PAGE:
Contractor Communication

Communicating with your contractor is very important. Now that we have the blatantly obvious out of the way, here's a few things that have been working for us.


We all "hate" email, right? Well, it still has a place and time. Even with constant access to email via little devices we carry around all day, your contractor may not actually reply to anything until they have access to a larger device or just after the "work day." Ask if email is a good route for communication. If email isn't, ask what is because you'll probably have to exchange lots of PDFs (plans, product spec sheets, and photos).


Just like with regular folks, some people hate texting and you should figure out if your contractor is one of those people. Texting is fine for a few photos here and there, but unless your contractor is one of them fancy millennials, probably not good for long conversations.


Most smart phones today allow three way calling. Use it. Or if two of you are in the same place, use the speaker. Get everybody in on the conversation.

Daily Communication

We're fortunate enough to be able to drop by the house every day at lunch. This has worked out great as we get updates on what happened, what's going to happen, and we get to answer any questions that may have popped up during the day. This has really cut down on delays so far, but we know they'll happen just do to subcontractor availability and material shipping delays. C'est la vie.

Finding a Contractor for your Remodel

If you don't already have a contractor you're probably scared about what it takes to find a contractor. The number of contractor horror stories out there seem to make finding a dentist downright enjoyable. Hopefully you go to the dentist more than you need a professional contractor to work on your house, but to each their own...

I have to admit that we've been very lucky to have found a contractor we enjoy working with. As with most things that look like luck, there's a lot of small decisions that lead up to you being lucky.

1. Check Your Network

Just like when you're looking for a new dentist/vet/mechanic, you have to ask around. Who do you know in your area that's gone through a remodel and survived? Would they work with that person/team/company again? Using their hindsight, what questions do they wish they would have asked before work started?

If you don't have a personal network to check, you'll have to fall back to the professional networks such as HomeAdvisor (note: the company I work for has a professional relationship with HomeAdvisor, but that's just a link to their home page and not some kind of referral link) and Angie's List.

Our story started with a friend who recommended an architect who recommended a contractor. Actually it started with a tree falling on our house...but that's for another post.

2. Ask Lots of Questions

Do you know exactly what you want down to the smallest detail? Some contractors love that, while others will go nuts because they won't feel like that have any flexibility in tackling the inevitable challenges that will spring up. We had a good general idea of what we wanted, but we also wanted an expert opinion to help guide our thinking, and even just call out decisions which might be a complete disaster. Ask them how they like to communicate. Ask them how and when they want to get paid. Ask them where they anticipate overruns might be. Ask them how much will be subcontracted. Ask them what they'll need from you to make the project successful.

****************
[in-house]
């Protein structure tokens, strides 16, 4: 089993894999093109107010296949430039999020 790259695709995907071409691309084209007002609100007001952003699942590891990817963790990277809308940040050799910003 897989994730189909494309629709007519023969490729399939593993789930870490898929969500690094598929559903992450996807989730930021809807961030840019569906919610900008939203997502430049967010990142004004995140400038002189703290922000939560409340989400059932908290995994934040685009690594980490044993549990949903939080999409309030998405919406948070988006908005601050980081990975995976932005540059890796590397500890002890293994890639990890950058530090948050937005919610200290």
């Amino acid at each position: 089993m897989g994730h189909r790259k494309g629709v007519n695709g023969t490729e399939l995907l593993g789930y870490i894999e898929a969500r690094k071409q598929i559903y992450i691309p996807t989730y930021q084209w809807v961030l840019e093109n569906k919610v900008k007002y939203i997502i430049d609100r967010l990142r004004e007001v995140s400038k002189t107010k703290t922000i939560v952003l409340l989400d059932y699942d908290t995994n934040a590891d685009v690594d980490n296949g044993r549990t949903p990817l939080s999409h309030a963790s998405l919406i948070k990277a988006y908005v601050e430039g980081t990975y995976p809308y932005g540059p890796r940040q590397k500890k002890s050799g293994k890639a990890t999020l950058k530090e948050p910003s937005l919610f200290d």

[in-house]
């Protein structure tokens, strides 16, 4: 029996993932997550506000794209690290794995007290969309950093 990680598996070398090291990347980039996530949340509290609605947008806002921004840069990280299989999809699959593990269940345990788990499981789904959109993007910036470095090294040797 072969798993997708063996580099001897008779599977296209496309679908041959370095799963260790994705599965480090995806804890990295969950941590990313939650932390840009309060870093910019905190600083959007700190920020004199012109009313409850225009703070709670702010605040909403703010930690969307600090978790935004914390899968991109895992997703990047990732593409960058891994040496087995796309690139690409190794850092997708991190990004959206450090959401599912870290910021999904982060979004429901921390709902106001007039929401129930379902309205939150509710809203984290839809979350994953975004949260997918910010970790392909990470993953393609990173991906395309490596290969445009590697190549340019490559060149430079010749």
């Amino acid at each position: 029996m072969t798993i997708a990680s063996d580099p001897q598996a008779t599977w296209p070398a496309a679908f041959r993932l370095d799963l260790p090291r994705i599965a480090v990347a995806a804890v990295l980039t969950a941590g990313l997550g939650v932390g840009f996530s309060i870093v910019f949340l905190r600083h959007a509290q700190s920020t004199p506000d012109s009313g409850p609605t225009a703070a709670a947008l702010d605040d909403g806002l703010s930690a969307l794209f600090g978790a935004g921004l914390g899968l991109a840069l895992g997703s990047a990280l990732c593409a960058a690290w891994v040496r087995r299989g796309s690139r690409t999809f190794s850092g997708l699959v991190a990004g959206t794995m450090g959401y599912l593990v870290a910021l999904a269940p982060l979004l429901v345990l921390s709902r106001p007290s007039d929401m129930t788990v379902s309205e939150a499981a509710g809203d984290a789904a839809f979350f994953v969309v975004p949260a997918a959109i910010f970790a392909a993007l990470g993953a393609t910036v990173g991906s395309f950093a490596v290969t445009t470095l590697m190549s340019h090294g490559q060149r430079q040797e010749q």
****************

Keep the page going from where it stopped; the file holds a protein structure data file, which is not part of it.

If you don't feel like you have a partner, you might want to keep searching.

3. Start Small

Do you have any projects that could act as an audition? We were lucky that we needed to get an existing room up to code and that was right in our current contractor's wheel house. It was great to get a sense of what working with them on a larger project would be like. If you can't find a starter project, is it possible to break up your big project? This could lead scheduling delays, but so will getting the wrong contractor. Pro're gonna get delays.

This is by no means the only way to find a contractor, it's just something that worked for us and no you can't have his name until our project is done.

The Great Berry Remodel

I was going to put a span of years in the title, but I know people would just argue over it. How long has this remodel been going on? That's honestly a tough question to answer. We bought the house knowing we would want to make changes, but that wasn't financially feasible right after we bought the house. But it has begun, and this is the least from my point of view.

Even though this has been very slow to happen, along the way we did lots of small things. Usually only getting them half done. Like when we removed the above ground pool that the previous owner had dug a huge hole for. Yes, they tried to make an above ground pool an in-ground pool. No, it didn't work well. Yes, we had a huge pit in our back yard for years. We did have to do a small project to get the converted garage up to code so that it could be counted as living space so that we could get enough funds from a refinance to cover the scope of what we wanted to undertake.

But again, all that has happened and we're kicking off. Here's the "before" video.